Toshiba Canvio Premium 10 41 115 115 116 116
Samsung T3 20 71 315 365 366 388
Sandisk Z410 69 184 419 423 426 428
Samsung 850 Evo M.2 79 251 510 526 525 525
Samsung 850 Evo 83 255 519 529 534 534
Samsung 840 Evo 81 260 515 527 533 534
Corsair Neutron GTX 15 142 474 470 493 498


The results here are a little puzzling, with the drive showing reasonable write rates of 50 MB/s, but poor read rates — about half that — for most of the tests. I expected a slow start working up to around 100 MB/s, but it didn’t happen in this test. We may put this down to the learning effects mentioned earlier.

HD Tune Pro

We conclude with HD Tune Pro, a benchmark which produces three scores for average read speed, read access time, and burst read rate.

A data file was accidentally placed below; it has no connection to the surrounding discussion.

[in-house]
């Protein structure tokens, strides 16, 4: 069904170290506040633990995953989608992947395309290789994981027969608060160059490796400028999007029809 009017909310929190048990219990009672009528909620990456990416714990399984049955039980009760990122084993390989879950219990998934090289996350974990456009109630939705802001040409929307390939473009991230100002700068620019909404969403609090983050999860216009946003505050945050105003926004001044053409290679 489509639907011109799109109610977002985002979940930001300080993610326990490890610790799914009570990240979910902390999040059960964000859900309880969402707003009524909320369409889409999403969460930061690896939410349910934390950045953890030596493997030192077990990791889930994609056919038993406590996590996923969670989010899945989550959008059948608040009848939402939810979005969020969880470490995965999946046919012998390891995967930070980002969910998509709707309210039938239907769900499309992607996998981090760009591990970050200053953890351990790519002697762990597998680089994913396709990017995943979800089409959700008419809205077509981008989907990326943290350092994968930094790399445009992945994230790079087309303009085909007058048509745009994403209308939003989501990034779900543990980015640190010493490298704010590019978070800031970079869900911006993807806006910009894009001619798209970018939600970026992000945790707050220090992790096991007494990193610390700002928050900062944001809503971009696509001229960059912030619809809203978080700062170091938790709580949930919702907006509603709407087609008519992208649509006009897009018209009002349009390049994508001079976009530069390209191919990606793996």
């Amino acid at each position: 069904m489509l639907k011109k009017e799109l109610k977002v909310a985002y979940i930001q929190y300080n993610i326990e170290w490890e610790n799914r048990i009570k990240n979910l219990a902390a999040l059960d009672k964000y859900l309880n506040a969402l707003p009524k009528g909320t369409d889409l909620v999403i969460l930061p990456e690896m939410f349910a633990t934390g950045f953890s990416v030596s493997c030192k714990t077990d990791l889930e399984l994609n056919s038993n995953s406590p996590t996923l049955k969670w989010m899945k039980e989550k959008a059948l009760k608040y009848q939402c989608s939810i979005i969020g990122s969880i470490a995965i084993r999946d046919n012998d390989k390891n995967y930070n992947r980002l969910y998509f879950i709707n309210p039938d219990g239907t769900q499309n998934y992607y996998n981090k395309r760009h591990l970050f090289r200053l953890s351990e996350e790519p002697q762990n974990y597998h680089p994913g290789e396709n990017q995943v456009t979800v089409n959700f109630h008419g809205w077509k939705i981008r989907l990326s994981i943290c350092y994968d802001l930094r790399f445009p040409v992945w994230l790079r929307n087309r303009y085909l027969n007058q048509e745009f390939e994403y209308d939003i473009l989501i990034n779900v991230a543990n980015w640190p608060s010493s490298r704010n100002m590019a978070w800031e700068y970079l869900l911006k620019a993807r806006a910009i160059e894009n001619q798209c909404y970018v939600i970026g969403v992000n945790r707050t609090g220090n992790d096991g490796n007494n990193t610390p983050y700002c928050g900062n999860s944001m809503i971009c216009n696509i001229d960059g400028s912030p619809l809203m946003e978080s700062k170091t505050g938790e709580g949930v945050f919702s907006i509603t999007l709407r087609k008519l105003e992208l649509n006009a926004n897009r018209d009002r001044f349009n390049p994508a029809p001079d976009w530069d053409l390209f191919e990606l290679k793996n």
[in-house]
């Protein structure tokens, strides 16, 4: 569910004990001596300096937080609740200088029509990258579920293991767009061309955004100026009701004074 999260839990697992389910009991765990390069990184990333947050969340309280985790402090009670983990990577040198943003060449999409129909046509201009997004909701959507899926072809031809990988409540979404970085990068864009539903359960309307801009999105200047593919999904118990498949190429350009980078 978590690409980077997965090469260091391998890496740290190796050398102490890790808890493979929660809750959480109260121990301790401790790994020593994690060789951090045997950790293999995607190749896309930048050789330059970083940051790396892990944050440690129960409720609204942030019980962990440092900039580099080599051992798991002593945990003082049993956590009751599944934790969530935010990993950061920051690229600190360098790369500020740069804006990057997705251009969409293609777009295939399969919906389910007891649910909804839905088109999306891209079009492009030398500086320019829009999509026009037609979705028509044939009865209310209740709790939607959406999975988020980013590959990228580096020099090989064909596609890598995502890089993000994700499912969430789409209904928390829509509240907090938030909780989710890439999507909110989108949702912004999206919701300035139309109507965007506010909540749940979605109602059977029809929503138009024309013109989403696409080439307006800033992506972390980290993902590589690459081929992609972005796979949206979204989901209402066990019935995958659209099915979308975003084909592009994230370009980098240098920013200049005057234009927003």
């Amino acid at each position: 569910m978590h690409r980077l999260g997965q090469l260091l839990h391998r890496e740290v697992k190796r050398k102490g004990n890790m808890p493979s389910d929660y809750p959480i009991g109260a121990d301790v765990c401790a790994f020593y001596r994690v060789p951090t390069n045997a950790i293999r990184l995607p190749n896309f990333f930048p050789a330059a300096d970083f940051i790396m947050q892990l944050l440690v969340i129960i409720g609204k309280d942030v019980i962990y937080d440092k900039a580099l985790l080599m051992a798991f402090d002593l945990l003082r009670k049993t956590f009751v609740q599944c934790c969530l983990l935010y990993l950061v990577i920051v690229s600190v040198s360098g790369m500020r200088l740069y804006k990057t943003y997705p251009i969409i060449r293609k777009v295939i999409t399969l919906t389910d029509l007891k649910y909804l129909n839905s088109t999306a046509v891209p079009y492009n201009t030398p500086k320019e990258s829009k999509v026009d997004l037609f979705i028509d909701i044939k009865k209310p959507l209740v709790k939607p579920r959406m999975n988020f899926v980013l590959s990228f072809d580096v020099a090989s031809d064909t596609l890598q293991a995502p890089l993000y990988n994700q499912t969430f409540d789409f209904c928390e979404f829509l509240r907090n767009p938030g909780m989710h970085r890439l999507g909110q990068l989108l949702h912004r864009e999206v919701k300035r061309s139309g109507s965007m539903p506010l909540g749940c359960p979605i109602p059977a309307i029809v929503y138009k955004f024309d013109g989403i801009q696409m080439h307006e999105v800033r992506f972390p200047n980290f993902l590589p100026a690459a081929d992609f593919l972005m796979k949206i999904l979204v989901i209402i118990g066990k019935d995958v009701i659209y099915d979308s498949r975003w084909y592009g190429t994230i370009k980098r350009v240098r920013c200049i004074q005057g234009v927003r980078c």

HD Tune Pro 5.50 Read Average Access Time Burst Rate
Toshiba H200 Hybrid 90 MB/s 16.9 ms 86.5 MB/s
Toshiba Canvio Premium 114 MB/s 17.9 ms 139.6 MB/s
Samsung T3 269 MB/s 0.090 ms 171 MB/s
Sandisk Z410 358 MB/s 0.035 ms 140 MB/s
Samsung 850 Evo M.2 321 MB/s 0.087 ms 221 MB/s
Samsung 850 Evo 370 MB/s 0.044 ms 250 MB/s
Samsung 840 Evo 358 MB/s 0.041 ms 231 MB/s
Corsair Neutron GTX 340 MB/s 0.059 ms 231 MB/s


You can clearly see the speed trends here; starting strong around 100 MB/s but then degrading to around half that by the end of the test. As transfer rates decrease, access times increase. We eventually end up at an average of 90 MB/s, and an access time of 17ms. Sadly, that’s our worst result ever; even worse than the external / mechanical Canvio Premium drive.